Around 160 years of manufacturing history has come to an end in Hucknall following the closure of one of the town’s longest-established companies.
Administrators were called in to try and save one of Hucknall’s oldest companies earlier this month, but a buyer could not be found and the company has now closed its doors with a loss of 45 jobs.
Workers at textile company, FJ Bamkin and Son, have been made redundant and administrators are now in the process of selling off company assets to claw money back for creditors.
Specialising in the production of heavy duty socks, the King Edward Street family business supplied the retail and outdoor sectors, as well as the Ministry of Defence, and brands such as Barbour and Blacks.
Administrator John Lowe, from Begbies-Traynor said the company had been refinanced last year, but had been hit by cashflow problems due to the closure of a key supplier.
He told the Dispatch: “We were unable to find a buyer for the business, despite talking to a number of interested parties and FJ Bamkin and Son has now closed and the workforce have been made redundant.
“The business was refinanced last year but trading remained difficult and when a key supplier to Bamkin went into insolvency in February this significantly disrupted production, restricted cashflow and contributed to the failure of this historic Hucknall business.
“The directors very much regret the action they have had to take but felt they had no other options.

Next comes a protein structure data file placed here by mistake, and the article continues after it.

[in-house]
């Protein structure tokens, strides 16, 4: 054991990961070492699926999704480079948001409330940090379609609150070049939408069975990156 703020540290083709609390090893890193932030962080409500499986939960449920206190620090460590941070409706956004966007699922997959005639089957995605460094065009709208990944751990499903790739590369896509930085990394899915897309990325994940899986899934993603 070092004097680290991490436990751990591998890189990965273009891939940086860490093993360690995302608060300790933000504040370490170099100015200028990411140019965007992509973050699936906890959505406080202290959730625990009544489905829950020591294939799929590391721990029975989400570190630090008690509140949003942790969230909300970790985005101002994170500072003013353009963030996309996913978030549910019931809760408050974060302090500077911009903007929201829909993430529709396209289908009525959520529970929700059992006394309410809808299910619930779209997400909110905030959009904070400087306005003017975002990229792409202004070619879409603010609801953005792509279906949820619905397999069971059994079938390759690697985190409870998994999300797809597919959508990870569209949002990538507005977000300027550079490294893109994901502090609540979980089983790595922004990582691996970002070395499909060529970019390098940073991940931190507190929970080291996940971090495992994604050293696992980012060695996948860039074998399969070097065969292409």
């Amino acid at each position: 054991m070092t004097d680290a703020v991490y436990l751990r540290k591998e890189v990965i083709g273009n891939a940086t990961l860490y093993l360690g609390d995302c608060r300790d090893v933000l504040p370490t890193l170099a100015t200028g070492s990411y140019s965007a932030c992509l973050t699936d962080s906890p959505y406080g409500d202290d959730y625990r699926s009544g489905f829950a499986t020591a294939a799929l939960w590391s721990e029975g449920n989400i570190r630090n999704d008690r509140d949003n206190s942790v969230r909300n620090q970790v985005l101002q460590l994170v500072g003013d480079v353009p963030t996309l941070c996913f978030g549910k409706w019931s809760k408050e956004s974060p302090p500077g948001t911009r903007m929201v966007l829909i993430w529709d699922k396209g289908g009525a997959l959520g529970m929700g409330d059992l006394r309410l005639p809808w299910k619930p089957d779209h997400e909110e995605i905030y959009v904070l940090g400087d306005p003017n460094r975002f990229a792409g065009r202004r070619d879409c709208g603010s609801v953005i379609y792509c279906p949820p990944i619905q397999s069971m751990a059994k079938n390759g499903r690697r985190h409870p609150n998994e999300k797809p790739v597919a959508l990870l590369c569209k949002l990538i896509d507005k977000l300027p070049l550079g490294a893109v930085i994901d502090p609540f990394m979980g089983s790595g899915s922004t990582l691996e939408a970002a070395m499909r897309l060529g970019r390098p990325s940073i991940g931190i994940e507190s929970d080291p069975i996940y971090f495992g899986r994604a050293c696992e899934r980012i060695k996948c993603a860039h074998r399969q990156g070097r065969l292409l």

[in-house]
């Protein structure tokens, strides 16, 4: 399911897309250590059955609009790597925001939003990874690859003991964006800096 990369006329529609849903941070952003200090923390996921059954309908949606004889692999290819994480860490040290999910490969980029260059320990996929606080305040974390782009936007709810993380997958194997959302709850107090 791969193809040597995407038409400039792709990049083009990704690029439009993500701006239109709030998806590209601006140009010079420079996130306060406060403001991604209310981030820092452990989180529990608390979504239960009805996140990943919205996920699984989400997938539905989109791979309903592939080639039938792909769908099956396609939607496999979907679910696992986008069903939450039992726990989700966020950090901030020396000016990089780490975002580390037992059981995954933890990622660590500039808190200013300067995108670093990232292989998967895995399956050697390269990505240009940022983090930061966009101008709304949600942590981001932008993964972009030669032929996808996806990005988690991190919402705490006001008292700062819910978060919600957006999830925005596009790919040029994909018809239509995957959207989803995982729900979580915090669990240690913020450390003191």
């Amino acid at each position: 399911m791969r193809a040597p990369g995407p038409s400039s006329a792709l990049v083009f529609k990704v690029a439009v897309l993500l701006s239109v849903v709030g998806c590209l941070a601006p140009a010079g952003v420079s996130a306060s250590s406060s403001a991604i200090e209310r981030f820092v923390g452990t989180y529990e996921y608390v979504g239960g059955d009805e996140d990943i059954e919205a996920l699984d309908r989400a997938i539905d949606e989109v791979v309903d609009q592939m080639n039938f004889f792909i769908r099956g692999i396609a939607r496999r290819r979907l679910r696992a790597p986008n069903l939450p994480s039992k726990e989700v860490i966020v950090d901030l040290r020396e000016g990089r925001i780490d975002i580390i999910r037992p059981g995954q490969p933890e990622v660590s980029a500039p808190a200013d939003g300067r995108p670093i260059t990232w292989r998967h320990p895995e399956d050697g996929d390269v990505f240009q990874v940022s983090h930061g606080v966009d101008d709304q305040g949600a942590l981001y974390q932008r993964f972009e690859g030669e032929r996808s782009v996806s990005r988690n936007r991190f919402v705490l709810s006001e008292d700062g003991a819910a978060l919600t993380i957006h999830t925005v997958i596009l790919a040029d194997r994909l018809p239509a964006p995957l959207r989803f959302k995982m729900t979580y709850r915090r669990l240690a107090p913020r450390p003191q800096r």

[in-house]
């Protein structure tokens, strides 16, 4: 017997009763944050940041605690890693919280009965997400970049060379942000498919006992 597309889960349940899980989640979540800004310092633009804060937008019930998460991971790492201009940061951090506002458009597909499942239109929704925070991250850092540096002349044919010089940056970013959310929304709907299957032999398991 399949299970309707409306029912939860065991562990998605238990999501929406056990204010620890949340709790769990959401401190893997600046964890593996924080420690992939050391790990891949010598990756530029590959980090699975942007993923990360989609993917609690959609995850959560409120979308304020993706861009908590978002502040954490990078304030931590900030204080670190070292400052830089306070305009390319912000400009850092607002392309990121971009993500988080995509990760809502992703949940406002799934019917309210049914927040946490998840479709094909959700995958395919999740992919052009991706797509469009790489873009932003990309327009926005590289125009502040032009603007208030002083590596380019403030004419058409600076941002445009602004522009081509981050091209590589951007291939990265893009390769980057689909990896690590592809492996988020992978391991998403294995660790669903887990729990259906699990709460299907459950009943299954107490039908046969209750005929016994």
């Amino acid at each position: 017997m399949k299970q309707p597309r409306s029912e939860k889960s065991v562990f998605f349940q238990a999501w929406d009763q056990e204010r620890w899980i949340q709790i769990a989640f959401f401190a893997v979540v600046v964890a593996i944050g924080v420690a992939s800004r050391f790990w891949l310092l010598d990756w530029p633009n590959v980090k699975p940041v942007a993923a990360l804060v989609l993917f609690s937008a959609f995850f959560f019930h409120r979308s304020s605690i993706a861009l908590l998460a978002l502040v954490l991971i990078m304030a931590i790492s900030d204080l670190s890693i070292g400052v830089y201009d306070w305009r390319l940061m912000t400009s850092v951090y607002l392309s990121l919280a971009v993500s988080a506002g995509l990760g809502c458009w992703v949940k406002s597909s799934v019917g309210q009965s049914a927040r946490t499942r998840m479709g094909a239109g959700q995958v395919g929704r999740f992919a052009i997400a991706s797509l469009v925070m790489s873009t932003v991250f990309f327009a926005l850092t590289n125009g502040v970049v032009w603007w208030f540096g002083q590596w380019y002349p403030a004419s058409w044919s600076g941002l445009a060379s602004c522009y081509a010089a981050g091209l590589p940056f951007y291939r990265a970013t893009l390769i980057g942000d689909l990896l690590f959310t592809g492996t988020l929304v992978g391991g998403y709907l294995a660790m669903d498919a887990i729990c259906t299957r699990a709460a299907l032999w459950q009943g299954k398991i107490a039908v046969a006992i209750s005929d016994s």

“We will now attempt the sale of all assets, including the company name and key brands to maximise revenue for the creditors.”
Ashfield District and Notts County councillor, John Wilmott, spoke of his shock at the news this week.
This is very sad news for Hucknall as many local people have worked there over many years,” said Coun Wilmott. “The regeneration of the town and new jobs is a priority for both councils and the newly formed I Love Hucknall town team.”
The company was formed by Sarah Bamkin, the great-grandmother of previous managing director Andrew Hamilton, and was once located in a large barn at the back of a house on the former Whyburn Street, Hucknall.
According to company records, Andrew Hamilton stepped down in 2012 and the four directors, listed at the time of closure, are Alexander Hamilton, Stuart Hamilton, Victoria Bowen and Kevin Hurst.
In her book, ‘Factories and Fabrics - A Look at the Textile Industry in Hucknall’, local historian Maureen Newton said the business moved to new premises on Portland Road in around 1928, where it remained into the 1990s.
Family member Cecilia Dixon, who was responsible for the production of socks, worked tirelessly despite having nine children and for years there was always a baby in a basket at the factory.
Bamkin have always made heavy-gauge socks and, as Hucknall was in a mining area, hose for pitmen was also produced.
During the Second World War, Bamkin shared their premises with Rolls-Royce and made socks for the war effort.
By the mid-1980s the company were celebrating record turnovers and their first major export order to the United States, worth more than £65,000. Record sales of over £1 million were achieved in 1987.
In November 1995, Princess Anne toured the factory as president of the British Knitting, Clothing and Export Council and president of the Save the Children Fund.
Bamkins bought the old Jaeger factory on King Edward Street, Hucknall, in June 1998 and invested £150,000 in new hi-tech equipment.
Paul Talbot, from the textile workers union Community said they had not been involved with redundancy negotiations. However, administrators said redundancy payments would be met from Government funds.